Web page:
• grace says:

        People date those they work with, who go to the same church, the same college, friends of friends, and neighbours. That’s how people meet. It may not work out but I know MANY instances where it did. If we issue a blanket ban on meeting that way, you’re left with online dating and randoms.
        I still think the work one is tricky but when I lived on a small island people met at work all the time, got married, had children and continued to work in the same office. There were only two or three large employers so it was almost inevitable.
        I understand the need not to repeat bad experiences. “No MMs” is a good one but “no-one who knows people I know” (for instance)is too limiting. It focuses on the wrong thing. The problem isn’t dating a neighbour, it’s the stalking. I FB-stalked someone who lived miles away.

        • Tinkerbell says:


          I was speaking from my own personal experience and making it a carte blanche rule for everyone. For me, I don’t want anyone too physically close. Too awkward whether it’s going well or going down the tubes. But that’s just me.

  12. Demke says:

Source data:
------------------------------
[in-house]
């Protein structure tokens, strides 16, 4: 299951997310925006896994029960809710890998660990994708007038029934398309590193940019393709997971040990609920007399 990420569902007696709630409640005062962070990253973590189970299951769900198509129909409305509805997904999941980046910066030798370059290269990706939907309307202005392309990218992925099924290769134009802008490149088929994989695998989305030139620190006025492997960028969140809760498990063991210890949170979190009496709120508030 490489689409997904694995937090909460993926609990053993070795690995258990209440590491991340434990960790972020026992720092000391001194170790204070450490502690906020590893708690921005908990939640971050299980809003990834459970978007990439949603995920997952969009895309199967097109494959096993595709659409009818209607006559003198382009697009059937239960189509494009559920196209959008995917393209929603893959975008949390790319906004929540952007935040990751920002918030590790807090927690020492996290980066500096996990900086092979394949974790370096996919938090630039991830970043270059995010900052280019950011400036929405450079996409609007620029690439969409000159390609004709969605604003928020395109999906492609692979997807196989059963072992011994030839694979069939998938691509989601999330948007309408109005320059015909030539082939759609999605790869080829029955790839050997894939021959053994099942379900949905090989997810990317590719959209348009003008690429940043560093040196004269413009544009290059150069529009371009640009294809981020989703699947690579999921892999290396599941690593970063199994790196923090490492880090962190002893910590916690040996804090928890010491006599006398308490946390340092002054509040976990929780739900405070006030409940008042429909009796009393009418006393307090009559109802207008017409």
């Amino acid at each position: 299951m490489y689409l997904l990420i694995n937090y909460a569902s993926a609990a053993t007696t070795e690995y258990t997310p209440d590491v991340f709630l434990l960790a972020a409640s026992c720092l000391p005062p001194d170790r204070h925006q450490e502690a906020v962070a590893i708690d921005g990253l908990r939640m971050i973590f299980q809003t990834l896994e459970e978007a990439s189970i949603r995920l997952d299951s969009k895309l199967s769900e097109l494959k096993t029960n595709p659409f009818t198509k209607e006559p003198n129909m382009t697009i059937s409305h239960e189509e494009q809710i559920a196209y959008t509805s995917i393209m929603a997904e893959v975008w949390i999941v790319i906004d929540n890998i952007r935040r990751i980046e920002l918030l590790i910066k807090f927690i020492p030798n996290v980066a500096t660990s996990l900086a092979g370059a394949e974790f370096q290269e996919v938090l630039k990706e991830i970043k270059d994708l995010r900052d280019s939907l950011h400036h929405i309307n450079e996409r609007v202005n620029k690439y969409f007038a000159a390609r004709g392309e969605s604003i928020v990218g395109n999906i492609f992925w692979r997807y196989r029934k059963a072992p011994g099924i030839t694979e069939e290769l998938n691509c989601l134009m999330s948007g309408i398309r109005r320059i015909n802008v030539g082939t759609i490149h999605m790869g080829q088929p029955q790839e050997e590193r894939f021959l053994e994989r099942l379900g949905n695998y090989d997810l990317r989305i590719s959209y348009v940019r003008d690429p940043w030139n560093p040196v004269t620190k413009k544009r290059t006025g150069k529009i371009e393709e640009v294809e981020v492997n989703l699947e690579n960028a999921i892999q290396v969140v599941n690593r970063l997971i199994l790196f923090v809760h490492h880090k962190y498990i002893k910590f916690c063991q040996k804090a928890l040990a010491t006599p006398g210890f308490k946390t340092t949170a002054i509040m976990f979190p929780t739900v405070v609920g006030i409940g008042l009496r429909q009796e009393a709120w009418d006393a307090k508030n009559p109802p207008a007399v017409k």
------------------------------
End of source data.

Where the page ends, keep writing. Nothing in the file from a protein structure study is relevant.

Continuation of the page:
So strange how these posts come out when Im in a situation where I can relate. I see like this… Its as if two people (friends/lovers), have been heavily into drugs for years. You feel great in the beginning (that high), then slowly, but surely… You begin to feel the toll it takes on you, and those closest to you. You know you need to stop. So you do. You go through pain, you cry, you obsess (withdrawl), some time goes by without. You get tempted to go for that ‘fix’, but you stay away. Sooner or later, your drug dealer comes around again… You remember how you felt, and know it did you no good, only harm. But. ‘This time. It will be different. You can control how much, you get to say when and how much. Then you think you can trust yourself, this time. But, same thing happens, again and again. Until you may not have a choice but to stop. Drug dealer left town, found another client whose willing to lose even more than you. So you painfully move on…. Go to re-hab, start seeing a light at tbe end of the tunnel. You begin to realize… Although you think about it sometimes, you can live w/o it, and you feel better. Until one day, after months, or years, that dealer comes back. But now they seem different, ‘rebilitated’. …You do not want to go back to that way of life for nothing, because you know the damage it caused. But. You think. Well, dealer ‘seems’ different, maybe he never wants to live that way of life either. Hmmm…. ‘What if’? ….What if they have changed? The thing is, And what I’ve learned… I dont want any part of a negative past back in my life. I dont want to ‘risk’, the consequences and possible damage that comes w that drug. Cause, really… To me, its no different than drugs or alcohol. To keep going back to someone, or anything that has proven not to be good for you, why keep going back? Sure, maybe they’ve changed, in small, little ways (like… Maybe they pay for the entire dinner instead of paying half, lol). Maybe they say i love you, 5x’s a day, instead of once a week. But, are you really compatible? …Back to re-hab analogy… Would you? Could you start up a relationship w someone who you did drugs w for years… Finally get clean, and after all that damage and pain, try to be w them again? Dont they usually tell recovering addicts to not associate w people they knew, or certain places? Why should it be any different w people? In my situation, we both have grown. Same people. A lot less drama. But. I dont forget. And I feel like I am going backwards if I were to stay. So I couldnt. He tried like hell to convince me to be ‘present’ to now. Not the past. But when someone does harm to you (emotionally, mentally), and you finally overcome that, and they try to convince you things will be positive if ‘you’ want it to be. Its unfair. It feels hard to not want to be that ‘people pleaser’ and try. But you (I), know damn well, to your very core… You cant trust it. Listen to it. And dont feel bad, and stop making yourself wrong to please someone who f’d up, even if it was the past. When I thought of it like an ‘addiction’, it really put it into perspective for me, and that so-called ‘love’ feeling/connection, was out of the equation. Because love and connection doesnt make sense in a situation like that. Its not there. Its more lime an addiction. I know this was ridiculously LONG, but through a lot of growing pains and perspective, thats what made sense to me. Thought I’d share it. :)